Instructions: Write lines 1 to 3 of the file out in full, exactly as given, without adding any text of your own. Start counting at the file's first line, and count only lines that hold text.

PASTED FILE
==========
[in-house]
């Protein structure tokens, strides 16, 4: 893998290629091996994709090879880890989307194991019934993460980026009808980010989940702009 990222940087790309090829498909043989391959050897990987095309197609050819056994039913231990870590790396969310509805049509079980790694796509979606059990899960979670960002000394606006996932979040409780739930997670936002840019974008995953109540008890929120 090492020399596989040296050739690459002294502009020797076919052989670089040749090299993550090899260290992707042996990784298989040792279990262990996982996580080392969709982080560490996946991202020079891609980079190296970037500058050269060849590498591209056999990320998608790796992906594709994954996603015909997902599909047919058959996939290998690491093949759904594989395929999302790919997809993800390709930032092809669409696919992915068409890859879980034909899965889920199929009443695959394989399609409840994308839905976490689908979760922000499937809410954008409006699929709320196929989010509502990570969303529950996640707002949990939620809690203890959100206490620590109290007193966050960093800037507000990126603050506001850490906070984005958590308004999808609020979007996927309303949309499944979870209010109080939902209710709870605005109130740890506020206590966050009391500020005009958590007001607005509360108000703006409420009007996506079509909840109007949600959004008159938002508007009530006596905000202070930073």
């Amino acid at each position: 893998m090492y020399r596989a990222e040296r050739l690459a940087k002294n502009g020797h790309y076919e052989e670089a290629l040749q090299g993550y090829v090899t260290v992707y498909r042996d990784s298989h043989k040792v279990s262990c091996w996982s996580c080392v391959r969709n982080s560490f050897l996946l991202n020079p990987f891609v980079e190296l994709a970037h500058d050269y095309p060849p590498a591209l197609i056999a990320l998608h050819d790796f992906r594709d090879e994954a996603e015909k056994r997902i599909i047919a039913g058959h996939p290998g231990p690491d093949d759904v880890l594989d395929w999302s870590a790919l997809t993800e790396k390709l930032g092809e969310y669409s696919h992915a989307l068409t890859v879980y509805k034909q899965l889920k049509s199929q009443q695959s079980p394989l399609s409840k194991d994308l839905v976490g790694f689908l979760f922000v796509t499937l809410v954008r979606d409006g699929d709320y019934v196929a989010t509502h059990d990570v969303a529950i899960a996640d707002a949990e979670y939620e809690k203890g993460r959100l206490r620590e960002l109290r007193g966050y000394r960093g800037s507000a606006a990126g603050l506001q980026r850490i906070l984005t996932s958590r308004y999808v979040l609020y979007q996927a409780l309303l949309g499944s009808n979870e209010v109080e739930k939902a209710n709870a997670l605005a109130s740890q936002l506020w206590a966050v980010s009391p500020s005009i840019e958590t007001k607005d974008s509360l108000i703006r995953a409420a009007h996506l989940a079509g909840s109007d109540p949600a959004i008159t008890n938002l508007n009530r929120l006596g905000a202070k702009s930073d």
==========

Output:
[in-house]
């Protein structure tokens, strides 16, 4: 893998290629091996994709090879880890989307194991019934993460980026009808980010989940702009 990222940087790309090829498909043989391959050897990987095309197609050819056994039913231990870590790396969310509805049509079980790694796509979606059990899960979670960002000394606006996932979040409780739930997670936002840019974008995953109540008890929120 090492020399596989040296050739690459002294502009020797076919052989670089040749090299993550090899260290992707042996990784298989040792279990262990996982996580080392969709982080560490996946991202020079891609980079190296970037500058050269060849590498591209056999990320998608790796992906594709994954996603015909997902599909047919058959996939290998690491093949759904594989395929999302790919997809993800390709930032092809669409696919992915068409890859879980034909899965889920199929009443695959394989399609409840994308839905976490689908979760922000499937809410954008409006699929709320196929989010509502990570969303529950996640707002949990939620809690203890959100206490620590109290007193966050960093800037507000990126603050506001850490906070984005958590308004999808609020979007996927309303949309499944979870209010109080939902209710709870605005109130740890506020206590966050009391500020005009958590007001607005509360108000703006409420009007996506079509909840109007949600959004008159938002508007009530006596905000202070930073």
């Amino acid at each position: 893998m090492y020399r596989a990222e040296r050739l690459a940087k002294n502009g020797h790309y076919e052989e670089a290629l040749q090299g993550y090829v090899t260290v992707y498909r042996d990784s298989h043989k040792v279990s262990c091996w996982s996580c080392v391959r969709n982080s560490f050897l996946l991202n020079p990987f891609v980079e190296l994709a970037h500058d050269y095309p060849p590498a591209l197609i056999a990320l998608h050819d790796f992906r594709d090879e994954a996603e015909k056994r997902i599909i047919a039913g058959h996939p290998g231990p690491d093949d759904v880890l594989d395929w999302s870590a790919l997809t993800e790396k390709l930032g092809e969310y669409s696919h992915a989307l068409t890859v879980y509805k034909q899965l889920k049509s199929q009443q695959s079980p394989l399609s409840k194991d994308l839905v976490g790694f689908l979760f922000v796509t499937l809410v954008r979606d409006g699929d709320y019934v196929a989010t509502h059990d990570v969303a529950i899960a996640d707002a949990e979670y939620e809690k203890g993460r959100l206490r620590e960002l109290r007193g966050y000394r960093g800037s507000a606006a990126g603050l506001q980026r850490i906070l984005t996932s958590r308004y999808v979040l609020y979007q996927a409780l309303l949309g499944s009808n979870e209010v109080e739930k939902a209710n709870a997670l605005a109130s740890q936002l506020w206590a966050v980010s009391p500020s005009i840019e958590t007001k607005d974008s509360l108000i703006r995953a409420a009007h996506l989940a079509g909840s109007d109540p949600a959004i008159t008890n938002l508007n009530r929120l006596g905000a202070k702009s930073d």